Monday, March 26, 2007

"Probably rebounded" - NOT!

This is hilarious! Bloomberg reported yesterday (via Housing Doom, emphasis by me):

Sales of New Homes Rebounded in February: U.S. Economy Preview

By Vince Golle

March 25 (Bloomberg) -- Sales of new homes in the U.S. probably rebounded last month from a three-year low, a sign the worst of the real estate rout has passed.

Purchases rose to an annual pace of 990,000, up 5.7 percent from January, according to the median estimate of economists surveyed by Bloomberg News ahead of a Commerce Department report tomorrow. The National Association of Realtors last week said sales of previously owned homes rose by the most in three years. ...

The housing market is "fairly well along in the process of rebalancing," said Richard DeKaser, chief economist at National City Corp. in Cleveland. Subprime-mortgage defaults don't "have the heft to bring the entire market down."

Economists say that while the biggest declines in residential construction have already occurred, the housing will continue to restrain economic growth for at least the first half of the year.

OOPS. So much for "probably rebounded". Bloomberg today:

U.S. Economy: Home Sales Drop to Lowest Level Since June 2000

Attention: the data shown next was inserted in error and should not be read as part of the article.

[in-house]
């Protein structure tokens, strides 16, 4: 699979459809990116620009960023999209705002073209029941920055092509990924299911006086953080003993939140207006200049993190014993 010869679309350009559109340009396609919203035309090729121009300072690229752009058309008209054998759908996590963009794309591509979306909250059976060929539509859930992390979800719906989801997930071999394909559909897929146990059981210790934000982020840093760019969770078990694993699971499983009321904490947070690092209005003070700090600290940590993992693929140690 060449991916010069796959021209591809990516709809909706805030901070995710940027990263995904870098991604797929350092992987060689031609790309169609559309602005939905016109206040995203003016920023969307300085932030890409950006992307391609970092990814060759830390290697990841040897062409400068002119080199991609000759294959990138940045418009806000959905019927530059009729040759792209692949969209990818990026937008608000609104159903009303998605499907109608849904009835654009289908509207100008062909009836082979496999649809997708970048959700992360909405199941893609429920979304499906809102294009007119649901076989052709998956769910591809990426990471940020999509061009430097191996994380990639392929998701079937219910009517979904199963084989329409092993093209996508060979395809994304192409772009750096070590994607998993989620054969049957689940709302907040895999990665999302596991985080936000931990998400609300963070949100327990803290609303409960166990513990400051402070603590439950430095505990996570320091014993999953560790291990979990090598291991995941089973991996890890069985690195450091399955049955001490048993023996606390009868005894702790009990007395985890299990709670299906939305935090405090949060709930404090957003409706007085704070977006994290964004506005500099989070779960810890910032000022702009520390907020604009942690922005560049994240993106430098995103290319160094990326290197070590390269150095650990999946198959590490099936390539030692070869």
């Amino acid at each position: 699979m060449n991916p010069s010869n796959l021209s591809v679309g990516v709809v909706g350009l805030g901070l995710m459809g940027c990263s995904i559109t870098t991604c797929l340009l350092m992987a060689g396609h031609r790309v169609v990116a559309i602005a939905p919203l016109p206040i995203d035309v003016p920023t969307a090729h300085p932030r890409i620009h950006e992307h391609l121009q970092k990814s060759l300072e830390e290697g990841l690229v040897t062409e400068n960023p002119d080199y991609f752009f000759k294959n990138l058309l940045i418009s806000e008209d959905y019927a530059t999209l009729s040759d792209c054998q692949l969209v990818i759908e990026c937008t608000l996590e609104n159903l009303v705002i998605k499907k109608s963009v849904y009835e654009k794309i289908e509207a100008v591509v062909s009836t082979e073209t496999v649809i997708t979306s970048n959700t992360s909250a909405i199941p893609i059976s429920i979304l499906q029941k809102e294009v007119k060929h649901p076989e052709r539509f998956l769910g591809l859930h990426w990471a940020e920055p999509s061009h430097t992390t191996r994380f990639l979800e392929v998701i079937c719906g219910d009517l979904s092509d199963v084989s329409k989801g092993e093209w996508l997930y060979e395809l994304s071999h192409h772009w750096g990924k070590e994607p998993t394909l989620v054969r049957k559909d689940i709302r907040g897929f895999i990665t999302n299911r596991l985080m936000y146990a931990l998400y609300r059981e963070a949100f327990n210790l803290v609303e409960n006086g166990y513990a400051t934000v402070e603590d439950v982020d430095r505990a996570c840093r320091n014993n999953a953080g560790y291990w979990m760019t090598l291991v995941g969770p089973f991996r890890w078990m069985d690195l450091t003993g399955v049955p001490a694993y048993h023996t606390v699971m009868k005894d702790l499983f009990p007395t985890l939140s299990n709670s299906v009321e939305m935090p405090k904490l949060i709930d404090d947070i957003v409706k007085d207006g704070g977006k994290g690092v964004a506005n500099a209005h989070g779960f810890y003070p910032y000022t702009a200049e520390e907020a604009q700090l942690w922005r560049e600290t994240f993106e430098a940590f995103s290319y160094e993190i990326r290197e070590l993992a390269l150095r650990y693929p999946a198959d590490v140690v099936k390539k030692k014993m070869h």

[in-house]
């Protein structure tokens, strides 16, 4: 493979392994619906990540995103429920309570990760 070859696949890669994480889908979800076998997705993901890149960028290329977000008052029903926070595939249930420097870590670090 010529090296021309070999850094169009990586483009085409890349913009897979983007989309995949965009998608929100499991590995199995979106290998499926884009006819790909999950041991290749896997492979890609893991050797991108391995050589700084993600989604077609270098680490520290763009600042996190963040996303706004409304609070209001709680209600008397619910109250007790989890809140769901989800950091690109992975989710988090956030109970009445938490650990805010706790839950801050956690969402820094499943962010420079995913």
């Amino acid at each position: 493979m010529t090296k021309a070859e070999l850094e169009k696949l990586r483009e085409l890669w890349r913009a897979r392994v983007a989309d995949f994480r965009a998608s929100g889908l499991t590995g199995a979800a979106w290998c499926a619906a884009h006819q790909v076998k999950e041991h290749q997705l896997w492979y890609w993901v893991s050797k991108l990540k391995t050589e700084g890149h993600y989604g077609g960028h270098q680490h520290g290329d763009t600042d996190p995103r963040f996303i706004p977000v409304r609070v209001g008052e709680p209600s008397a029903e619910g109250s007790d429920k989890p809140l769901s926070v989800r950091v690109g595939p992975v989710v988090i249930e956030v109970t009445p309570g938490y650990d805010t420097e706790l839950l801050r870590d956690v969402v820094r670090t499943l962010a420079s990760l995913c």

By Joe Richter

March 26 (Bloomberg) -- New-home sales in the U.S. unexpectedly fell in February to the lowest level in almost seven years, dimming prospects for a quick revival in housing.

The supply of unsold homes climbed to the highest in 16 years, the Commerce Department said in Washington today. Purchases dropped 3.9 percent to an annual pace of 848,000 last month. Economists had forecast they would rise to a 985,000 rate, based on the median forecast in a Bloomberg News survey. ...

"We're probably not going to see the pickup in housing by the end of the year that we were looking for," said Michelle Meyer, an economist at Lehman Brothers Holdings Inc. in New York. "Housing imbalances will take longer to correct because inventories aren't declining very fast."

The report points to more declines in home construction that will further weigh on the economy as a wave of mortgage foreclosures adds to the woes of builders including KB Home. The February pace of new-home sales was the slowest since June 2000.

"As ugly as these numbers are, they don't reflect the tightening of lending standards, which means sales are going to get worse," said Christopher Low, chief economist at FTN Financial in New York. "The longer it takes for housing to recover, the more the risk it could spill over to other parts of the economy." ...

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